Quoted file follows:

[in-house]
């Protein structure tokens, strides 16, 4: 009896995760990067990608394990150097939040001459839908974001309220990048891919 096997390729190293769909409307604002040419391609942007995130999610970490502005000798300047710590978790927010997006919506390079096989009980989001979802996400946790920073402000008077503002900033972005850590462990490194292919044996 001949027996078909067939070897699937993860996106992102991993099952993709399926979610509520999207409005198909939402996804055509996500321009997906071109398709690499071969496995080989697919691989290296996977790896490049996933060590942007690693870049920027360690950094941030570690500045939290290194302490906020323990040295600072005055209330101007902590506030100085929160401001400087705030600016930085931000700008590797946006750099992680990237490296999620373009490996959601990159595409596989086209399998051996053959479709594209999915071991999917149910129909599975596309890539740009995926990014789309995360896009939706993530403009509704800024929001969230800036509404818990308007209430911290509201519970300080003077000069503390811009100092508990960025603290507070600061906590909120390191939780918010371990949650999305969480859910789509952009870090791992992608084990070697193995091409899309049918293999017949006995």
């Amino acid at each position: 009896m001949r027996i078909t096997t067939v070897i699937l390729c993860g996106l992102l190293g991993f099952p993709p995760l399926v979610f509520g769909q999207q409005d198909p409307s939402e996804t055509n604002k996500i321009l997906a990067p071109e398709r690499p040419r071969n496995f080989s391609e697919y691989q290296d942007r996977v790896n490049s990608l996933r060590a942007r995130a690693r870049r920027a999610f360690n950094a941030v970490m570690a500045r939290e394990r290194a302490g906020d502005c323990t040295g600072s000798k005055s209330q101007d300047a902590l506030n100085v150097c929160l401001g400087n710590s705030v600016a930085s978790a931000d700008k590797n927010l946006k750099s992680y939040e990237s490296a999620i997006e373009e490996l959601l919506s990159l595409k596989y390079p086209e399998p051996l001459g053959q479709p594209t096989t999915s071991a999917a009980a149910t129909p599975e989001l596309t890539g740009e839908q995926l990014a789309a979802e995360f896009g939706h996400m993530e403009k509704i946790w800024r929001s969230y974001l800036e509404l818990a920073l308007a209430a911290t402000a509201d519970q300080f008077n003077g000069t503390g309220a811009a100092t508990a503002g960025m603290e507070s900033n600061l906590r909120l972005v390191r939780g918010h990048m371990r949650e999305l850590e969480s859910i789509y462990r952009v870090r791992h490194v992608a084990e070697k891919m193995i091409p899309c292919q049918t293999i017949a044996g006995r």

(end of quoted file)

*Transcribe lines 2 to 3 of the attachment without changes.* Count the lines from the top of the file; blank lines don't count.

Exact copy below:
């Protein structure tokens, strides 16, 4: 009896995760990067990608394990150097939040001459839908974001309220990048891919 096997390729190293769909409307604002040419391609942007995130999610970490502005000798300047710590978790927010997006919506390079096989009980989001979802996400946790920073402000008077503002900033972005850590462990490194292919044996 001949027996078909067939070897699937993860996106992102991993099952993709399926979610509520999207409005198909939402996804055509996500321009997906071109398709690499071969496995080989697919691989290296996977790896490049996933060590942007690693870049920027360690950094941030570690500045939290290194302490906020323990040295600072005055209330101007902590506030100085929160401001400087705030600016930085931000700008590797946006750099992680990237490296999620373009490996959601990159595409596989086209399998051996053959479709594209999915071991999917149910129909599975596309890539740009995926990014789309995360896009939706993530403009509704800024929001969230800036509404818990308007209430911290509201519970300080003077000069503390811009100092508990960025603290507070600061906590909120390191939780918010371990949650999305969480859910789509952009870090791992992608084990070697193995091409899309049918293999017949006995």
């Amino acid at each position: 009896m001949r027996i078909t096997t067939v070897i699937l390729c993860g996106l992102l190293g991993f099952p993709p995760l399926v979610f509520g769909q999207q409005d198909p409307s939402e996804t055509n604002k996500i321009l997906a990067p071109e398709r690499p040419r071969n496995f080989s391609e697919y691989q290296d942007r996977v790896n490049s990608l996933r060590a942007r995130a690693r870049r920027a999610f360690n950094a941030v970490m570690a500045r939290e394990r290194a302490g906020d502005c323990t040295g600072s000798k005055s209330q101007d300047a902590l506030n100085v150097c929160l401001g400087n710590s705030v600016a930085s978790a931000d700008k590797n927010l946006k750099s992680y939040e990237s490296a999620i997006e373009e490996l959601l919506s990159l595409k596989y390079p086209e399998p051996l001459g053959q479709p594209t096989t999915s071991a999917a009980a149910t129909p599975e989001l596309t890539g740009e839908q995926l990014a789309a979802e995360f896009g939706h996400m993530e403009k509704i946790w800024r929001s969230y974001l800036e509404l818990a920073l308007a209430a911290t402000a509201d519970q300080f008077n003077g000069t503390g309220a811009a100092t508990a503002g960025m603290e507070s900033n600061l906590r909120l972005v390191r939780g918010h990048m371990r949650e999305l850590e969480s859910i789509y462990r952009v870090r791992h490194v992608a084990e070697k891919m193995i091409p899309c292919q049918t293999i017949a044996g006995r």